This is an incredibly vulnerable state. With this vulnerability comes immense transformative power. It also carries huge risk. Part of our work at Embodiment is about communally reducing risk, by creating a public space for people to explore this medium.

Embodiment as a place for exploration

If you’ve never been tied before and you would like to experience it, one of the best ways is by coming to a rope jam. In that first partial suspension experience, I was tied in public at a jam. My 22-year-old brain did not really measure the risks involved with rope as well as my current 31-year-old brain can, and I was lucky to be where I was (shout out Brisbane) and in that very particular set of hands (shout out A). I am also lucky that she was not interested in taking advantage of me, and that she limited the scope of our tie to something that was enjoyable for me with reduced risk. I understand those things now, but did not when I was younger.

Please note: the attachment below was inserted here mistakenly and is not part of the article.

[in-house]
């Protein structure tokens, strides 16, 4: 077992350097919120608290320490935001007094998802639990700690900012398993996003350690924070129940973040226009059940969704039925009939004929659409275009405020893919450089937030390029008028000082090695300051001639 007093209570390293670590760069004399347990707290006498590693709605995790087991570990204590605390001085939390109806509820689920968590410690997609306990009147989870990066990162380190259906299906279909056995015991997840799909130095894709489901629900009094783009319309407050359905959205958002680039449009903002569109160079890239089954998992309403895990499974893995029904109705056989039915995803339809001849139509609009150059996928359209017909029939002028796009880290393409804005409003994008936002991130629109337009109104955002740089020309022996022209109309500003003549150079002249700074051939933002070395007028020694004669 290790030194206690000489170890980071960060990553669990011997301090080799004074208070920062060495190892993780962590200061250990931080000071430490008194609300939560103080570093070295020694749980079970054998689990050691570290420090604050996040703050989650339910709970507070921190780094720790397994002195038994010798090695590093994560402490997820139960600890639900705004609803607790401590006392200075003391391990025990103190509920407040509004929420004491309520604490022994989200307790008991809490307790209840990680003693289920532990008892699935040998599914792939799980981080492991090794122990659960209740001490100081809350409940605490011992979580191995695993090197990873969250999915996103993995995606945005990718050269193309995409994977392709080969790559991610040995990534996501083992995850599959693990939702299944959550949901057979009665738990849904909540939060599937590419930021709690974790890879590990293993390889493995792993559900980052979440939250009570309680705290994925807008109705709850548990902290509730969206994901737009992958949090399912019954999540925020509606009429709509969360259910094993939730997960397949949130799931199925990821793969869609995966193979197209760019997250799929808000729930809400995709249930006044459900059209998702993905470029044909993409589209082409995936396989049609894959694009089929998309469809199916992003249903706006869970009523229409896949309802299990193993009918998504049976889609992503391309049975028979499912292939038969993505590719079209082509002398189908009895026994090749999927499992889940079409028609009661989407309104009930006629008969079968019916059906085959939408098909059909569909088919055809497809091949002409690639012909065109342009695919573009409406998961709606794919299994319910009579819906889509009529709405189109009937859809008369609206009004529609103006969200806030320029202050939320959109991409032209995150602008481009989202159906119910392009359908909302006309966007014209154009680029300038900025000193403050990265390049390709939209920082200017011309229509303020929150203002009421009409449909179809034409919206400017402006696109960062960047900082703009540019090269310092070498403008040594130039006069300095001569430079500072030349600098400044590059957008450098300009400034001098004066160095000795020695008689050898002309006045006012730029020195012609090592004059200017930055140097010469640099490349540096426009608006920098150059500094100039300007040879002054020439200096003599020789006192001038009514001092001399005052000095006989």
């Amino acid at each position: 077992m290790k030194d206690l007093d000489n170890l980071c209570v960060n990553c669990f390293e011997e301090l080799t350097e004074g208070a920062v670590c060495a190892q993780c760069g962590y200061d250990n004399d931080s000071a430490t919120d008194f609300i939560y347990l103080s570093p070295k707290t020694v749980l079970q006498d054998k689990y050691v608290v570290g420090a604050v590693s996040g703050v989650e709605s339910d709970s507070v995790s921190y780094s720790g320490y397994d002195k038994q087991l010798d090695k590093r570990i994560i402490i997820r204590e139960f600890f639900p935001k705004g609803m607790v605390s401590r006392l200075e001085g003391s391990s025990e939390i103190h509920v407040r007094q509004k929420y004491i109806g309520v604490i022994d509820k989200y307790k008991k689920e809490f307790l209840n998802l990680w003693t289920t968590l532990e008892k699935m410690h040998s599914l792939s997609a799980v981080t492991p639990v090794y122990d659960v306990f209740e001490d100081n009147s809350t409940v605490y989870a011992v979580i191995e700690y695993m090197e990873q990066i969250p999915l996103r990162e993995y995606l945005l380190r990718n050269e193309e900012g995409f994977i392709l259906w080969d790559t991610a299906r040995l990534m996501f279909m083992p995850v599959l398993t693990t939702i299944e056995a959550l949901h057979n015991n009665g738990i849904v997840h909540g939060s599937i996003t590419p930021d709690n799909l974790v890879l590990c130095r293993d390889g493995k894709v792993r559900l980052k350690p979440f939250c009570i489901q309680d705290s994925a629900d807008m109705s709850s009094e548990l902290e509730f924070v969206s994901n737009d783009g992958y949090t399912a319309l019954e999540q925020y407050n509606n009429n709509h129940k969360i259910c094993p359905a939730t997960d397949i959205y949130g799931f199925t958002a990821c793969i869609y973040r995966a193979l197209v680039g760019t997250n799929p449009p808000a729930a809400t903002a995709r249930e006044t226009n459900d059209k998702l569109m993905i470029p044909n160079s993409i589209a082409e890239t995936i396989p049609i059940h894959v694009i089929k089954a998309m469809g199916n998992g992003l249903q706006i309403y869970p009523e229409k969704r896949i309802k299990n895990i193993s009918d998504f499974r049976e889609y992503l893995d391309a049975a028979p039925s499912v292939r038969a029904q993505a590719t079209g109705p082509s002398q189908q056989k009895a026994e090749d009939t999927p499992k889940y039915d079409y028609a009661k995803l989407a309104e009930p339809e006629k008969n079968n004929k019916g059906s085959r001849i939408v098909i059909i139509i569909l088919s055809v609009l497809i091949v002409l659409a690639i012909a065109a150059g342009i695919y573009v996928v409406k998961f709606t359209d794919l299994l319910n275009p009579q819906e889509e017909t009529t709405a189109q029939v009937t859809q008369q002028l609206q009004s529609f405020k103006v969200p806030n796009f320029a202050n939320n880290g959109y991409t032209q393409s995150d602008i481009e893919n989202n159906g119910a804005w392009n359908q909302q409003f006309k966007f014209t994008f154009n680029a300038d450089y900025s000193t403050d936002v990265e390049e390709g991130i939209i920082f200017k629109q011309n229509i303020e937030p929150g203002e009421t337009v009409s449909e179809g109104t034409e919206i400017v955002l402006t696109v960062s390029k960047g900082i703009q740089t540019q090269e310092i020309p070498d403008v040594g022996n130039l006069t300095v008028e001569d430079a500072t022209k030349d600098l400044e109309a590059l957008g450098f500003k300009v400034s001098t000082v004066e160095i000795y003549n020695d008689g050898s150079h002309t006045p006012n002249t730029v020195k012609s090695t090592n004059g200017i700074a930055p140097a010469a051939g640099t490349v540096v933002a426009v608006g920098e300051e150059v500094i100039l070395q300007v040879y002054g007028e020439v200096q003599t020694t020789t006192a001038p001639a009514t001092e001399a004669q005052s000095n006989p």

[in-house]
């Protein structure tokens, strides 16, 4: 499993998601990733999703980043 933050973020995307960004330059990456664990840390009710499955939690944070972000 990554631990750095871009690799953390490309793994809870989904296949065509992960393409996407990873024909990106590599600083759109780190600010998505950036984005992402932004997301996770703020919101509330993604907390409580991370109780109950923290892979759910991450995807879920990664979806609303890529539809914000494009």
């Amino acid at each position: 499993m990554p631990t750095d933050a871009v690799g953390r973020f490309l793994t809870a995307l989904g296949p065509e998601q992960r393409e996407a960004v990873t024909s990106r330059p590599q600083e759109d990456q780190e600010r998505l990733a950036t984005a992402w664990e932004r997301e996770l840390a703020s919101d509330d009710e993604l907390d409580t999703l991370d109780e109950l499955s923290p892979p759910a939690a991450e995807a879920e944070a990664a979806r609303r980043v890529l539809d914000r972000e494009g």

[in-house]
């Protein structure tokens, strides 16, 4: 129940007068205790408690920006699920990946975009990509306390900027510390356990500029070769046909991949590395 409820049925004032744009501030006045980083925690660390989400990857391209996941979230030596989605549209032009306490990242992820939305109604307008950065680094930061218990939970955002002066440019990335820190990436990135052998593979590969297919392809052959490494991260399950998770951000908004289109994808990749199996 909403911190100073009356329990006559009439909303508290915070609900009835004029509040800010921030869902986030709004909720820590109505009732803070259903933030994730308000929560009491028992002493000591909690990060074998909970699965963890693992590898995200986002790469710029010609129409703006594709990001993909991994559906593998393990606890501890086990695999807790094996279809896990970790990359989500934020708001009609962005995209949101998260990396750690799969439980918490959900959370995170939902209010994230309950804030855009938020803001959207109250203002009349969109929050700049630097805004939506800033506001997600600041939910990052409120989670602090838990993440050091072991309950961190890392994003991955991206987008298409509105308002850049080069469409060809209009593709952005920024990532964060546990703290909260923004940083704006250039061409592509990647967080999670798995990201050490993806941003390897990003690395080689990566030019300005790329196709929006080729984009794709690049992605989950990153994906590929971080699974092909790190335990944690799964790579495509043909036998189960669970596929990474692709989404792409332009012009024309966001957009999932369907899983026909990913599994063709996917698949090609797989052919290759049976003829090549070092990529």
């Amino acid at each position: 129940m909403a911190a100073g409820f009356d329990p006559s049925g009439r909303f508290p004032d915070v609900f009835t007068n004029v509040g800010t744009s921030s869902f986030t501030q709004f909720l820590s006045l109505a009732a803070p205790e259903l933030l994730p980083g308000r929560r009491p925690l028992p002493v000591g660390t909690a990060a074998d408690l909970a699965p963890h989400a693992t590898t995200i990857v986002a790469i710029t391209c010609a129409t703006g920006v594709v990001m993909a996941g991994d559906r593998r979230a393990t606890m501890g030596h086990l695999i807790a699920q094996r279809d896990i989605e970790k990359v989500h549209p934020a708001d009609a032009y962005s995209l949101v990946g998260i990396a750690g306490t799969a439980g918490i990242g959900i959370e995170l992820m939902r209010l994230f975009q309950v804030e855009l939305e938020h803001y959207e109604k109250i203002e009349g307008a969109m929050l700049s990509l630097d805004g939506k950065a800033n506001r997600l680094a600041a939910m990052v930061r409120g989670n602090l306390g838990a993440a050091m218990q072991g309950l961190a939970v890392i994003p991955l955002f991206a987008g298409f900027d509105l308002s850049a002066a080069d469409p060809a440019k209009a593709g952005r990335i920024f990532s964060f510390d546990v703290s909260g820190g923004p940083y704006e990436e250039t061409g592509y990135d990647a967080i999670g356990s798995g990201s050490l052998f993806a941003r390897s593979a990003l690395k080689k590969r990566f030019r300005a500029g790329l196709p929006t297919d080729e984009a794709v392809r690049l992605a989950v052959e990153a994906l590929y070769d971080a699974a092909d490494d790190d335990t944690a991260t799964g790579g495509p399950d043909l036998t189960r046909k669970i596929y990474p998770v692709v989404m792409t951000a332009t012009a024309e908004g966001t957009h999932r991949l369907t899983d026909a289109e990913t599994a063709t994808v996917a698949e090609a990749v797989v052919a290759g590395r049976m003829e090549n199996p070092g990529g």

A picture of Joi's belly, being poked by a piece of bamboo with rope beautifully tied around their waist.

Tying in public means that the person tying you is less likely to overstep a boundary (although there are exceptions to this, of course). Being in community with other ropey people means that there are others nearby who are more experienced than you are in the medium, who can help you identify red flags and predatory behaviour. Is it perfect? Hell no. Power dynamics emerge when there are many people in community together, and as soon as there is a power dynamic the potential for abuse emerges. However, I would take my chances with the nerds at Embodiment over random internet strangers any day.